Mother of racial bullying victim pleads for change in schools
A Wake Forest High School teacher has been punished for not dealing with the racial insults and harassment in his classroom that triggered a viral video of a student throwing a classmate to the floor.
Wake received national attention after a video was posted online showing 15-year-old Micah Speed, who is black, pulling a white classmate at Wake Forest High School to the floor twice on March 2, including once after the white student called him a “black piece of (expletive).”
In a letter received this week by Speed’s family, Wake Forest High Principal Patti Hamler said an investigation confirmed that Speed had been subjected to ongoing racial bullying and harassment by the other student.
Hamler said the investigation did not determine that marketing teacher William Sullivan knowingly ignored, condoned or supported the harassing behavior that took place in his classroom. But she said Sullivan did not intervene as tensions escalated on March 2.
“Our review confirmed that your son was subjected to racial bullying and harassment and that, on March 2, 2017, his marketing teacher did not respond effectively to the situation in the classroom,” Hamler wrote in the letter to Yolanda Speed, Micah’s mother.
Hamler said Sullivan was suspended without pay as a result of the incident. Sullivan could not be reached to comment Thursday.
Hamler said the student who bullied Micah was disciplined and has not been at the school since March 2. The bullying and assault charges from Micah’s five-day suspension have been removed from his student record.
In addition, Hamler said the school is reminding staff about policies on bullying and bringing in a third party to train students on racial equity and anti-harassment measures.
Yolanda Speed said in an interview Thursday that she feels a burden has been lifted now that her son’s accusations have been confirmed. But Speed said the fight isn’t over to combat racial discrimination in schools.
“No, I don’t have any trust in the Wake County Public School System,” Speed said. “I do not. But what I do have trust in is the community and in the parents.
“We’re the ones that are going to have to step up. We’re the ones that’s going to have to hold them accountable.”
Micah was initially suspended for 10 days. But a friend rallied to his defense on social media, saying that Micah was reacting to months of racial harassment and a death threat from the student that were not dealt with by the school.
Students held protests at the school in support of Micah, whose suspension was reduced to five days. Speed credits the reaction to the viral video and the advocacy of Geraldine Alshamy at Mary Magdalene Ministries with helping her son.
The outcry also resulted in Hamler and a member of the district’s Human Resources Department conducting an investigation in which 19 students and five staff members were questioned.
Hamler said the investigation determined that on March 2, Micah and the other student were “roasting” each other with references to numbers of sexual partners and the white student’s eyebrows.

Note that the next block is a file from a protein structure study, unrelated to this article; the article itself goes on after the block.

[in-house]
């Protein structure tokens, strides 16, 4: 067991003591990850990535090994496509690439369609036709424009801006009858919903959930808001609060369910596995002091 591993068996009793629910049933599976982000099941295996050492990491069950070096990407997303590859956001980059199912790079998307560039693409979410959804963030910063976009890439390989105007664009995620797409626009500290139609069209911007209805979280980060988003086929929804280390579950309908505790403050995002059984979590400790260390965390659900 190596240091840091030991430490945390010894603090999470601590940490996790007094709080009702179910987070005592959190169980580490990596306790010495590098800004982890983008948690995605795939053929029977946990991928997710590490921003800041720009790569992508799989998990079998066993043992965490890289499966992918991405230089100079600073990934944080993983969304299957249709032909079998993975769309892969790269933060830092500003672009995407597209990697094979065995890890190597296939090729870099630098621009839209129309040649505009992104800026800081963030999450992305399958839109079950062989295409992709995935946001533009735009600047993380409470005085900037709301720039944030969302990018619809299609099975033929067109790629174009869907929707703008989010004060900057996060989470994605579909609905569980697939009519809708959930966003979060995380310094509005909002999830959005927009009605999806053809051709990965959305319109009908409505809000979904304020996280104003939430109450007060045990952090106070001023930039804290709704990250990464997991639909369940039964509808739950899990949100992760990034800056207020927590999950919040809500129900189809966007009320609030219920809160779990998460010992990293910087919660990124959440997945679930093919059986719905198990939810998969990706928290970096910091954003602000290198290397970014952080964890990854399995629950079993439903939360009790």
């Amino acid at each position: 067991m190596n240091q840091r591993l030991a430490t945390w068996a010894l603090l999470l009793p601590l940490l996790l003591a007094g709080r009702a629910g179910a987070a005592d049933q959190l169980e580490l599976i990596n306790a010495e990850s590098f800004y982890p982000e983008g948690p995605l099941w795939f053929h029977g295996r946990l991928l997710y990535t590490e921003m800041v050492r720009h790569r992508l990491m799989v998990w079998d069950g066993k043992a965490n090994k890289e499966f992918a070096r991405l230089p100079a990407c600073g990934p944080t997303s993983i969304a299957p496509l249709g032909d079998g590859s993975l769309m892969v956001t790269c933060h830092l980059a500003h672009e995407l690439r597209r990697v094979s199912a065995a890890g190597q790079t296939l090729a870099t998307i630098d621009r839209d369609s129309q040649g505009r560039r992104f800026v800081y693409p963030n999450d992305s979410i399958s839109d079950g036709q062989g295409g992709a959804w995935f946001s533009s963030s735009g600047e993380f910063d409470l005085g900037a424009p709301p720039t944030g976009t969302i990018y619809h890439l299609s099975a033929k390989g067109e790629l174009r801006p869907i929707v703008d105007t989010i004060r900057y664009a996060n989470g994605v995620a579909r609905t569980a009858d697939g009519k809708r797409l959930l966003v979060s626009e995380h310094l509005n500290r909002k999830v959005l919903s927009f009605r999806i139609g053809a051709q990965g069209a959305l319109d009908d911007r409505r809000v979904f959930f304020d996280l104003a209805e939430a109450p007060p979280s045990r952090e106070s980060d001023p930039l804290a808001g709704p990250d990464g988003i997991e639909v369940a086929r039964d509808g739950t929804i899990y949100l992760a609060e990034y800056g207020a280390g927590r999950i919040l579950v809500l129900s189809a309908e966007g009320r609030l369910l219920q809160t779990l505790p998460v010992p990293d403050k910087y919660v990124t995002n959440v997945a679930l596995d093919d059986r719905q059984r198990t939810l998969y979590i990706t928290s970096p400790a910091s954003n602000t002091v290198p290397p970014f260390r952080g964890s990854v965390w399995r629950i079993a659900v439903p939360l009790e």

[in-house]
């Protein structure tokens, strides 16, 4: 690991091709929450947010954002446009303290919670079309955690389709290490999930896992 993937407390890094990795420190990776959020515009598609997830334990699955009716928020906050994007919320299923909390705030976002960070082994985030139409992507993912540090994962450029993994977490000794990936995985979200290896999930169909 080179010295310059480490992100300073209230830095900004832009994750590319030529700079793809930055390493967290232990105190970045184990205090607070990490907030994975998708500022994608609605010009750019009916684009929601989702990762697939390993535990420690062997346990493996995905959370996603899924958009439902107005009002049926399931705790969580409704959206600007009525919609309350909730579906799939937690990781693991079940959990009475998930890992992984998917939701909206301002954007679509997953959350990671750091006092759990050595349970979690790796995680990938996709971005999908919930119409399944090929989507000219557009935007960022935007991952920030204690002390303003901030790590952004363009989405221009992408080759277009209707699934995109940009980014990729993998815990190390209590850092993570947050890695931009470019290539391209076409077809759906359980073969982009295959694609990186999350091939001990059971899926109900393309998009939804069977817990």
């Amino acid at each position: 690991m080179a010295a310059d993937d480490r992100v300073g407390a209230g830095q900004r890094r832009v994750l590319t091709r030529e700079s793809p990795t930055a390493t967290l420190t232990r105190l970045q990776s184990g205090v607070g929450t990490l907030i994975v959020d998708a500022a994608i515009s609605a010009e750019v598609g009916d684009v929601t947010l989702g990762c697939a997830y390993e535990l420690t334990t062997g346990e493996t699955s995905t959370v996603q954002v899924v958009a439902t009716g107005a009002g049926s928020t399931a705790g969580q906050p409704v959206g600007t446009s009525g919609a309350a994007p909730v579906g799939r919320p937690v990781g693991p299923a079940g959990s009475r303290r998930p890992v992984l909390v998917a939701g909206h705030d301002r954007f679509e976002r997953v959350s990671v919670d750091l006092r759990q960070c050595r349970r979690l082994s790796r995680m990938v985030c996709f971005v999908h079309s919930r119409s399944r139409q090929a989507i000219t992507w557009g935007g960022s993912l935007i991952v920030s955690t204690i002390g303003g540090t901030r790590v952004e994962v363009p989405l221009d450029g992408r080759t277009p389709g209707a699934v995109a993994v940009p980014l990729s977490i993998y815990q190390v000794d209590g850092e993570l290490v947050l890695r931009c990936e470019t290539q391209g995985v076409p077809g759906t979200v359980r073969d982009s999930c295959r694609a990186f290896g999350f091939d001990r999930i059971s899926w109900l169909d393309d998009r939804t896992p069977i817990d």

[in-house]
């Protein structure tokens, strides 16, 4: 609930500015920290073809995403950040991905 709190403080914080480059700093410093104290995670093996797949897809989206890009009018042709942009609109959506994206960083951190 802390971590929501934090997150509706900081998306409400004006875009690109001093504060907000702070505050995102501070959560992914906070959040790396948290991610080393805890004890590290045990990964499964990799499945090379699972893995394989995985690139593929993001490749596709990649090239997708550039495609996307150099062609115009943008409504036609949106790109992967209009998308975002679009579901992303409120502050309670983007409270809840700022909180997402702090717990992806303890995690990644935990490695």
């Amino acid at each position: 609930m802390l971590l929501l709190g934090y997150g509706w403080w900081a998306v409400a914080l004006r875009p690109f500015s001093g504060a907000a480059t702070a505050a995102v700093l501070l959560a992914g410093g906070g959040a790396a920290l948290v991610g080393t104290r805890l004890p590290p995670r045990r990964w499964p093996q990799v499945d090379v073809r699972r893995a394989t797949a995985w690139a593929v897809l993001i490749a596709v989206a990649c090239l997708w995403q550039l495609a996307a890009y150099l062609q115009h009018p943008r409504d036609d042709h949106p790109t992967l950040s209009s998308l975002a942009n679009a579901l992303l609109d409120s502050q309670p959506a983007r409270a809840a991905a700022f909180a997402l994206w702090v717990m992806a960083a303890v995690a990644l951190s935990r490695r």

But Hamler said the comments escalated and the other student referred to Micah as being “black as a coffee bean.” Hamler said the other student told Micah he should name his children “Crackhead and Convict.”
She said the other student showed Micah “a violent video on his smart phone and spoke about shooting Micah and his family.”
Witnesses also confirmed that the other student made offensive racial comments to Micah on prior occasions, according to Hamler’s letter.
In addition to the March 2 incident, Hamler said the review determined that a group of students in the marketing class, including Micah and the other student, frequently joked about Nazis and the Holocaust. Hamler wrote that students gave a sarcastic Nazi-style salute to Sullivan and made jokes about Hitler and Jews in class.
Hamler also said that Sullivan admitted to saying the word “OK” as “Otay” as a joking and “inappropriate” reference to a speaker he had seen at a conference who had a speech impediment.
“It is clear that the classroom environment was such that students freely engaged in inappropriate comments, including racial and ethnic jokes and ‘roasting’ of one another,” Hamler wrote in the letter. “It is also clear that this classroom atmosphere created the opportunity for the specific bullying and harassing behavior directed to Micah on March 2, 2017.”
Although the investigation was critical of Sullivan, Hamler defended a different teacher shown on the video breaking up the confrontation. Hamler wrote that the female teacher acted appropriately to intervene in the situation.
The Wake Forest incident was one in a string of recent racially charged incidents on social media involving Wake students. School leaders have promised to address the racial issues in North Carolina’s largest school district.
“Racism has no place in the Wake County Public School System,” the school district said in a statement Thursday. “We deeply regret that Micah Speed was subjected to racial insults and threatening statements at Wake Forest High School.
“His experience, his courage in sharing it with others, and his mother’s involvement have helped renew and rekindle an understanding of how much work is still needed to realize our shared vision of a diverse school community.”
Yolanda Speed said the experience has stripped Micah, a member of the school’s football team, of his innocence of being a kid.
“Now I have to tell him to go walk on eggshells because you have an X on your back,” she said. “How much fun is that going to be for him going through his high school years walking on eggshells because every little thing that he does or doesn’t do is under a microscope?”